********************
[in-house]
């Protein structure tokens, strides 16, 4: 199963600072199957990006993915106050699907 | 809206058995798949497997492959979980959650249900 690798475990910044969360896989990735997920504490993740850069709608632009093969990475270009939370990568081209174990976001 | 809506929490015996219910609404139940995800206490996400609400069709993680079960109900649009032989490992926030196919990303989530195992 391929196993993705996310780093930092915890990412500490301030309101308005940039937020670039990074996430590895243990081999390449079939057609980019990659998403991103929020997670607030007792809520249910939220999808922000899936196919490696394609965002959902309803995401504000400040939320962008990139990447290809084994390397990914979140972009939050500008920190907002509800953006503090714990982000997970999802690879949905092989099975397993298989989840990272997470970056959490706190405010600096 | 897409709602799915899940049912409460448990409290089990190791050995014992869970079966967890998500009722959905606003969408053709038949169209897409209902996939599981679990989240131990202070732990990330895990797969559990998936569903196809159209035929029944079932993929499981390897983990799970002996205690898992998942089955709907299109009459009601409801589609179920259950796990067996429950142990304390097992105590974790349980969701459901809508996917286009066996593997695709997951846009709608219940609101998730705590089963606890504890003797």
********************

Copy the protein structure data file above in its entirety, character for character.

[in-house]
């Protein structure tokens, strides 16, 4: 199963600072199957990006993915106050699907 | 809206058995798949497997492959979980959650249900 690798475990910044969360896989990735997920504490993740850069709608632009093969990475270009939370990568081209174990976001 | 809506929490015996219910609404139940995800206490996400609400069709993680079960109900649009032989490992926030196919990303989530195992 391929196993993705996310780093930092915890990412500490301030309101308005940039937020670039990074996430590895243990081999390449079939057609980019990659998403991103929020997670607030007792809520249910939220999808922000899936196919490696394609965002959902309803995401504000400040939320962008990139990447290809084994390397990914979140972009939050500008920190907002509800953006503090714990982000997970999802690879949905092989099975397993298989989840990272997470970056959490706190405010600096 | 897409709602799915899940049912409460448990409290089990190791050995014992869970079966967890998500009722959905606003969408053709038949169209897409209902996939599981679990989240131990202070732990990330895990797969559990998936569903196809159209035929029944079932993929499981390897983990799970002996205690898992998942089955709907299109009459009601409801589609179920259950796990067996429950142990304390097992105590974790349980969701459901809508996917286009066996593997695709997951846009709608219940609101998730705590089963606890504890003797």